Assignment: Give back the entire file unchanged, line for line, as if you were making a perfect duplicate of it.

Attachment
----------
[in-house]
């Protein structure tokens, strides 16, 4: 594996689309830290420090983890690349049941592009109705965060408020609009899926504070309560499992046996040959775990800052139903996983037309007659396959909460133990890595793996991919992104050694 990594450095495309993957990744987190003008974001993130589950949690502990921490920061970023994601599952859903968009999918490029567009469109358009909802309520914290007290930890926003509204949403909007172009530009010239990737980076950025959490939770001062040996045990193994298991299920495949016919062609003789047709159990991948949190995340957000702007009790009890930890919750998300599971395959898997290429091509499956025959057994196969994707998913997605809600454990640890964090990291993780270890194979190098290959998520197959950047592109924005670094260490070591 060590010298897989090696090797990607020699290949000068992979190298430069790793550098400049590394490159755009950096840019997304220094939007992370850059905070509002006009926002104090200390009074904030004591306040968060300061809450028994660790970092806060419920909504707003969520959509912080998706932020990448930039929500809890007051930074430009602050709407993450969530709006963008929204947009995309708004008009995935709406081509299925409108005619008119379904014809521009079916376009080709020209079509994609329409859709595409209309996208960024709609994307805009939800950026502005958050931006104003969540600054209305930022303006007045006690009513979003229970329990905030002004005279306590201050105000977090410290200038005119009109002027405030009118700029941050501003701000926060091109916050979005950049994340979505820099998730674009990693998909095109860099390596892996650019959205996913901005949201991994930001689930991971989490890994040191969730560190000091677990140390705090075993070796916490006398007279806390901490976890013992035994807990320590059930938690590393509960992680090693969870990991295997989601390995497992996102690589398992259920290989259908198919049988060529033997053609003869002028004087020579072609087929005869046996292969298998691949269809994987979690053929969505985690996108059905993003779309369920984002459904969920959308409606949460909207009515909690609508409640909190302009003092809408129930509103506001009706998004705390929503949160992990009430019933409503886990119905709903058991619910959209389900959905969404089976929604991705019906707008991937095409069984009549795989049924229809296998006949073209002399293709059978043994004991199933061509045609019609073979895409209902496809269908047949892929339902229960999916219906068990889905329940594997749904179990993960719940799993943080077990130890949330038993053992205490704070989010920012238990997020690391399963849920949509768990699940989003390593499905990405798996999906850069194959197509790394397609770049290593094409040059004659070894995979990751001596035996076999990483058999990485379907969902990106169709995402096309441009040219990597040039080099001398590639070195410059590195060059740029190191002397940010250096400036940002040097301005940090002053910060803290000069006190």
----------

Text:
[in-house]
């Protein structure tokens, strides 16, 4: 594996689309830290420090983890690349049941592009109705965060408020609009899926504070309560499992046996040959775990800052139903996983037309007659396959909460133990890595793996991919992104050694 990594450095495309993957990744987190003008974001993130589950949690502990921490920061970023994601599952859903968009999918490029567009469109358009909802309520914290007290930890926003509204949403909007172009530009010239990737980076950025959490939770001062040996045990193994298991299920495949016919062609003789047709159990991948949190995340957000702007009790009890930890919750998300599971395959898997290429091509499956025959057994196969994707998913997605809600454990640890964090990291993780270890194979190098290959998520197959950047592109924005670094260490070591 060590010298897989090696090797990607020699290949000068992979190298430069790793550098400049590394490159755009950096840019997304220094939007992370850059905070509002006009926002104090200390009074904030004591306040968060300061809450028994660790970092806060419920909504707003969520959509912080998706932020990448930039929500809890007051930074430009602050709407993450969530709006963008929204947009995309708004008009995935709406081509299925409108005619008119379904014809521009079916376009080709020209079509994609329409859709595409209309996208960024709609994307805009939800950026502005958050931006104003969540600054209305930022303006007045006690009513979003229970329990905030002004005279306590201050105000977090410290200038005119009109002027405030009118700029941050501003701000926060091109916050979005950049994340979505820099998730674009990693998909095109860099390596892996650019959205996913901005949201991994930001689930991971989490890994040191969730560190000091677990140390705090075993070796916490006398007279806390901490976890013992035994807990320590059930938690590393509960992680090693969870990991295997989601390995497992996102690589398992259920290989259908198919049988060529033997053609003869002028004087020579072609087929005869046996292969298998691949269809994987979690053929969505985690996108059905993003779309369920984002459904969920959308409606949460909207009515909690609508409640909190302009003092809408129930509103506001009706998004705390929503949160992990009430019933409503886990119905709903058991619910959209389900959905969404089976929604991705019906707008991937095409069984009549795989049924229809296998006949073209002399293709059978043994004991199933061509045609019609073979895409209902496809269908047949892929339902229960999916219906068990889905329940594997749904179990993960719940799993943080077990130890949330038993053992205490704070989010920012238990997020690391399963849920949509768990699940989003390593499905990405798996999906850069194959197509790394397609770049290593094409040059004659070894995979990751001596035996076999990483058999990485379907969902990106169709995402096309441009040219990597040039080099001398590639070195410059590195060059740029190191002397940010250096400036940002040097301005940090002053910060803290000069006190």